Taylor’s own view of the sacrament was more subtle than either. But he sided with Mather because he could not bear to see the central metaphor of his mystical experience sullied by those not prepared. To Taylor the sacrament was not “a tragedy or stage play”; it was a mystery that required preparation of the soul in the form of “prayer, meditation, and self-examination.” Throughout Taylor’s career as minister, he preached the need to confront this central mystery in a precise way, prepared and receptive. And for his own sake he crafted “Preparatory Meditations” to focus his mind to the point where he could contemplate the mystery. These meditative poems were the central feature of his poetic project, a project that lasted from 1682 to 1725 and produced 217 poems. The poems (which he maintained in a special book which he enjoined against publication) partook of the metaphysical nature of the mystery of salvation. Because the only poetic techniques for such a project belonged to Donne and Marvel and Herbert, Taylor became what Dryden and Johnson dismissively labelled a metaphysical poet, a form that T.S. Eliot resuscitated nearly a century ago.  None of the three critics had heard of Taylor, because his poetry had laid unpublished in a collection at Yale. The poems nevertheless partook of all the attributes that Dryden, Johnson and Eliot identified: the intellectual perspective, the learned allusions, the extended “witty” metaphors and the abrupt juxtapositions of images. The poetry of Taylor exhibited all the traits condemned by Dryden and Johnson and some of the features lauded by Eliot.

Unlike Donne, however, the poetry of Taylor was focused on a single objective. Yet Taylor’s poetry exhibits the kind of ecstatic intimacy of Donne’s love poetry. What makes Taylor’s poetry so jarring on first blush is its boldness in confronting the divine. There is perhaps no protestant divine who so closely resembles the Catholic medieval mystics like St. John of the Cross. His poems are not designed to be lyrical, but lyricism as an end in itself is a recent, and not particularly widespread goal of poetry.

The selection below is technically typical: iambic pentameter following a rhyme scheme of ababcc. It is the strictness of the form which sets off the liberty of the images. And each meditation brings a new and odd perspective on the mystery. There would be no need to meditate if the mystery were not both unfathomable and attractive. But only those whose understand the seriousness of purpose and the profundity of meaning—and to whom God addressed the mystery—should be permitted to partake, otherwise the sacrament has no value.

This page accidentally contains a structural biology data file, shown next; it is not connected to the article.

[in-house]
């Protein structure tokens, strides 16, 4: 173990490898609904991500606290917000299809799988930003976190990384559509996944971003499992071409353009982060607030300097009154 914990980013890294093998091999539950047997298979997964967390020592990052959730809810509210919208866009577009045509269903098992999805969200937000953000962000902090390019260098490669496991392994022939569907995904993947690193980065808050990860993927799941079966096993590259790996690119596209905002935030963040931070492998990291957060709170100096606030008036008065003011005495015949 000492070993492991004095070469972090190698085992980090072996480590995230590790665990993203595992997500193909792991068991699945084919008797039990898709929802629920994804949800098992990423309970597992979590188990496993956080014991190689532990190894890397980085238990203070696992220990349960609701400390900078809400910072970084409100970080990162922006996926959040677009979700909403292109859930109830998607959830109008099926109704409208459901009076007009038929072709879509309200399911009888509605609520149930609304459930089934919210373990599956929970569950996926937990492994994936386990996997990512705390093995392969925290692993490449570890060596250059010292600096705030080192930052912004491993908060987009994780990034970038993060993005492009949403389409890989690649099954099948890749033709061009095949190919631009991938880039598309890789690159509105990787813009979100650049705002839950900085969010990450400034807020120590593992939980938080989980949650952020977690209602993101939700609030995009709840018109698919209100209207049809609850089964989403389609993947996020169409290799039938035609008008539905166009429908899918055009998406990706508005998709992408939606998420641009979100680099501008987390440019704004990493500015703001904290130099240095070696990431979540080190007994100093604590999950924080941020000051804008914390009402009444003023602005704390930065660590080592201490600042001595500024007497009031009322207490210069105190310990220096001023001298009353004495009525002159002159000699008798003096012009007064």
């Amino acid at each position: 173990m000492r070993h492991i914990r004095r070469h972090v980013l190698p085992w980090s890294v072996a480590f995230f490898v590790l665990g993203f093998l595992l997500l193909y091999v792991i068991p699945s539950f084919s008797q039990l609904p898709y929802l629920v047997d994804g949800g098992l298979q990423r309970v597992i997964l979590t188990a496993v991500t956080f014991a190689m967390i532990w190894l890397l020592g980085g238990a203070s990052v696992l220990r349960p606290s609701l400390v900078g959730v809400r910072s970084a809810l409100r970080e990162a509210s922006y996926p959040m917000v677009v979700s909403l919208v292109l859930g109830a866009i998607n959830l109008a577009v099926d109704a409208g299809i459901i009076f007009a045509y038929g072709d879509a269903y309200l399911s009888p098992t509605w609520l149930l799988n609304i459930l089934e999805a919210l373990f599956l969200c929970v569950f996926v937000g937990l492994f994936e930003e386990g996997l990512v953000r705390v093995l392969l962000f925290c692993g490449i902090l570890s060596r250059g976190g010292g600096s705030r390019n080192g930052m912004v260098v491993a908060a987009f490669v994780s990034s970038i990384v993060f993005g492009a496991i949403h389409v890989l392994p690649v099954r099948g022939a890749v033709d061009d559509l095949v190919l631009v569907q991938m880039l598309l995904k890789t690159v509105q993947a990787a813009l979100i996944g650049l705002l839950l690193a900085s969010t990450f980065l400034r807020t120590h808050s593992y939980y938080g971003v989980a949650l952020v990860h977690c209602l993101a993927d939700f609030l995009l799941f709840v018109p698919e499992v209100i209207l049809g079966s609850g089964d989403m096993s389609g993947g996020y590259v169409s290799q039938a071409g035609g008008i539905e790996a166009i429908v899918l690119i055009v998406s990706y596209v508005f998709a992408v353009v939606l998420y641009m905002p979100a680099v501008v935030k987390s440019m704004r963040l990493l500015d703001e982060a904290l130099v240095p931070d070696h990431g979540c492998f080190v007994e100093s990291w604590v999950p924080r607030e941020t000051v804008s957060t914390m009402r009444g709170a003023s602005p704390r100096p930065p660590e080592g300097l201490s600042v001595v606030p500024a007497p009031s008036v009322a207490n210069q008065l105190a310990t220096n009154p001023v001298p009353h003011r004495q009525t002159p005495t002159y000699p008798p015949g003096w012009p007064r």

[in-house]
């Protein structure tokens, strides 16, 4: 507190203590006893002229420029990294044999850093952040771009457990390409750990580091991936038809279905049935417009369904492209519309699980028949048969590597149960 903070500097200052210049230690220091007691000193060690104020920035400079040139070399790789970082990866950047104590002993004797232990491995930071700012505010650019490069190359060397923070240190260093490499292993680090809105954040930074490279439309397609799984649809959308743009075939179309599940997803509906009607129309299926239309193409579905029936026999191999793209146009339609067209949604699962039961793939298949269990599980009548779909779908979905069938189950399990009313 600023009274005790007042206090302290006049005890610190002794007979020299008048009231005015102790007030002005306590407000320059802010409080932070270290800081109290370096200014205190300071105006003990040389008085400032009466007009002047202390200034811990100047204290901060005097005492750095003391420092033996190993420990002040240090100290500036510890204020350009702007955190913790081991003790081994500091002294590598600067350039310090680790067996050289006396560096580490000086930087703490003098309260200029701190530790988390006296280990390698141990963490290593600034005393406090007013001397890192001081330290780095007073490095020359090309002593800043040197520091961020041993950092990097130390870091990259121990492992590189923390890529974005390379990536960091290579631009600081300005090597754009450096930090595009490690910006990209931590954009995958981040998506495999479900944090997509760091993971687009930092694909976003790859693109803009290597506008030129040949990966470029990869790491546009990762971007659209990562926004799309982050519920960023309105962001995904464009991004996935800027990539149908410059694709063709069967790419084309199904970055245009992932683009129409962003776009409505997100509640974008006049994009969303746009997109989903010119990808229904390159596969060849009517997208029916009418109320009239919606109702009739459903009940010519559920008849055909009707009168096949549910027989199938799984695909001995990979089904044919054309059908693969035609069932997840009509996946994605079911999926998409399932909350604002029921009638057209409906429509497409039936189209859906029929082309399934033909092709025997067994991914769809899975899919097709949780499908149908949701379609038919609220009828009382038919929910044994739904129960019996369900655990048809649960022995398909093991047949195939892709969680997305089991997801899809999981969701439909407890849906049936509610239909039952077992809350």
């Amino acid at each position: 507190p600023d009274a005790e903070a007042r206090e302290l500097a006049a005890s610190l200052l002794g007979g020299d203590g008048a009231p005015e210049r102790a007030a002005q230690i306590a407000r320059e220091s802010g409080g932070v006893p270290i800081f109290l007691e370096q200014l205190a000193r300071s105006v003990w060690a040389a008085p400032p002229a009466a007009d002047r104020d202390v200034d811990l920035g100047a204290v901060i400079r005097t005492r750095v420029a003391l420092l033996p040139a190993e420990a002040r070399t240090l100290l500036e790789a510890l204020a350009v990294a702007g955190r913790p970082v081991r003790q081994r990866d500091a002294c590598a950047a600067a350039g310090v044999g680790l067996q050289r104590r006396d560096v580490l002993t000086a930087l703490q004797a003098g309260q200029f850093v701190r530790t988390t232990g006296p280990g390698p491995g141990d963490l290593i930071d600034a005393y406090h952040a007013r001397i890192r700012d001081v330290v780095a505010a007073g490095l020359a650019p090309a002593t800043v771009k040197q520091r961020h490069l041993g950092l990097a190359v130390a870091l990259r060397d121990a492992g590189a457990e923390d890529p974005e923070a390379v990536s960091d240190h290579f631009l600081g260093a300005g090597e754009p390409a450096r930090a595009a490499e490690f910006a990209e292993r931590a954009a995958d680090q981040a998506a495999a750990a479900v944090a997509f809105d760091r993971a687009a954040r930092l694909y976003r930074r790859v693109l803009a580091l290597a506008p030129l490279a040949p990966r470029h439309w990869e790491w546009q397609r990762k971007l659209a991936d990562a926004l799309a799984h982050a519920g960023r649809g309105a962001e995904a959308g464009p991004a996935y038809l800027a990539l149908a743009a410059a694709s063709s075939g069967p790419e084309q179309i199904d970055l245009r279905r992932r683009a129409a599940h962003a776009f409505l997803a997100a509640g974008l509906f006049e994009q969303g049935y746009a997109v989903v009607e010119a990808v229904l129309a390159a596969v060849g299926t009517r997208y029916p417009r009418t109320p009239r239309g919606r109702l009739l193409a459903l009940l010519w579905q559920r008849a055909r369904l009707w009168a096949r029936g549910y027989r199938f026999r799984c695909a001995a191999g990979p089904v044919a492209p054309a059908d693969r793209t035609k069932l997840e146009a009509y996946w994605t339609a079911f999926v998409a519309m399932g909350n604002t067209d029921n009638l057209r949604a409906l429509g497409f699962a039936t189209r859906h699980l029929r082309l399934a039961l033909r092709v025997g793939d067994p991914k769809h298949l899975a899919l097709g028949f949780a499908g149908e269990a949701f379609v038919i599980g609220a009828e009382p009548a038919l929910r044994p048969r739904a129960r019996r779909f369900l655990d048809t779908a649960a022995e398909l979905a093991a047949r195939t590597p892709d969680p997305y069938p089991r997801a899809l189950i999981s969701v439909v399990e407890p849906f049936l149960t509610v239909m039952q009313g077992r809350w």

While Taylor devoted the whole of his interior life to plumbing the depths of this symbol, Stoddard gathered in the sheep. The Connecticut Valley churches, one by one, accepted Stoddardeanism. A year before Taylor’s death, Nehemiah Bull, Taylor’s successor at Westfield, put this question to the congregation: “Whether such persons as come into full communion may not be left at their liberty as to the giving the church an account of the work of saving conversion, i.e., whether relations shall not be looked upon as a matter of indifference.” Taylor’s sheep, who he spent 50 years cultivating to reject that allure, voted in the affirmative. (Grabo at 38-39.) Stoddard had won; the future was now left in the hands of his grandson, Jonathan Edwards.

Meditation 8

from Preparatory Meditations
first published in Thomas H. Johnson (ed.), The Poetical Works of Edward Taylor (New York: Rockland Editions: 1939)

by Edward Taylor

John 6.51. I am the Living Bread

I kening through Astronomy Divine
The Worlds bright Battlement, wherein I spy
A Golden Path my Pensill cannot line,
From that bright Throne unto my Threshold ly.
And while my puzzled thoughts about it pore
I finde the Bread of Life in’t at my doore.

When that this Bird of Paradise put in
This Wicker Cage (my Corps) to tweedle praise
Had peckt the Fruite forbad: and so did fling
Away its Food; and lost its golden dayes;
It fell into Celestiall Famine sore:
And never could attain a morsell more.

Alas! alas! Poore Bird, what wilt thou doe?
The Creatures field no food for Souls e’re gave.
And if thou knock at Angells cores they show
An Empty Barrell: they no soul bread have.
Alas! Poore Bird, the Worlds White Loafe is done.
And cannot yield thee here the smallest Crumb.

In this sad state, Gods Tender Bowells run
Out streams of Grace: And he to end all strife
The Purest Wheate in Heaven, his deare-dear Son
Grinds, and kneads up into this Bread of Life.
Which Bread of Life from Heaven down came and stands
Disht on thy Table up by Angells Hands.

Did God mould up this Bread in Heaven, and bake,
Which from his Table came, and to shine goeth?
Doth he bespeake thee thus, This Soule Bread take.
Come Eate thy fill of this thy Gods White Loafe?
Its Food too fine for Angells, yet come, take
And Eate thy fill. Its Heavens Sugar Cake.

What Grace is this knead in this Loafe? This thing
Souls are but petty things it to admire.
Yee Angells, help: This fill would to the brim
Heav’n s whelm’d-down Chrystall meele Bowle, yea and higher.
This Bread of Life drops in thy mouth, doth Cry.
Eate, Eate me, Soul, and thou shalt never dy.